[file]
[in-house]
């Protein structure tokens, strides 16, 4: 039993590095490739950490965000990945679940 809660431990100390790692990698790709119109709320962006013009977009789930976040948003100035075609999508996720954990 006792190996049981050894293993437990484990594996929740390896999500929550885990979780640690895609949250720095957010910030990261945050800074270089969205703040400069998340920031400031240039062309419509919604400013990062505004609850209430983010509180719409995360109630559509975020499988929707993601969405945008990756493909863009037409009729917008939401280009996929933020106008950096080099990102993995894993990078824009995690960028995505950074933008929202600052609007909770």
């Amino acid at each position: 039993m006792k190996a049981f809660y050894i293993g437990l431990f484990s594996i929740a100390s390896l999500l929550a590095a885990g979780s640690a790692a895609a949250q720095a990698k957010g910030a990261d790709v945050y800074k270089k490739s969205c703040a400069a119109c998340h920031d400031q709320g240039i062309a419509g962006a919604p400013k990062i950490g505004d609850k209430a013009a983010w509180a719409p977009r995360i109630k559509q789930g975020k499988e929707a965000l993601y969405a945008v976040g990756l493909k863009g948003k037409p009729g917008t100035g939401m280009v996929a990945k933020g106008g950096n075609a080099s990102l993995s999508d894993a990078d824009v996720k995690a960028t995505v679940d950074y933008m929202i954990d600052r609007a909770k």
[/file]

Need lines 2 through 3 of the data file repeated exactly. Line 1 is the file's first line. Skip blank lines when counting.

């Protein structure tokens, strides 16, 4: 039993590095490739950490965000990945679940 809660431990100390790692990698790709119109709320962006013009977009789930976040948003100035075609999508996720954990 006792190996049981050894293993437990484990594996929740390896999500929550885990979780640690895609949250720095957010910030990261945050800074270089969205703040400069998340920031400031240039062309419509919604400013990062505004609850209430983010509180719409995360109630559509975020499988929707993601969405945008990756493909863009037409009729917008939401280009996929933020106008950096080099990102993995894993990078824009995690960028995505950074933008929202600052609007909770």
């Amino acid at each position: 039993m006792k190996a049981f809660y050894i293993g437990l431990f484990s594996i929740a100390s390896l999500l929550a590095a885990g979780s640690a790692a895609a949250q720095a990698k957010g910030a990261d790709v945050y800074k270089k490739s969205c703040a400069a119109c998340h920031d400031q709320g240039i062309a419509g962006a919604p400013k990062i950490g505004d609850k209430a013009a983010w509180a719409p977009r995360i109630k559509q789930g975020k499988e929707a965000l993601y969405a945008v976040g990756l493909k863009g948003k037409p009729g917008t100035g939401m280009v996929a990945k933020g106008g950096n075609a080099s990102l993995s999508d894993a990078d824009v996720k995690a960028t995505v679940d950074y933008m929202i954990d600052r609007a909770k």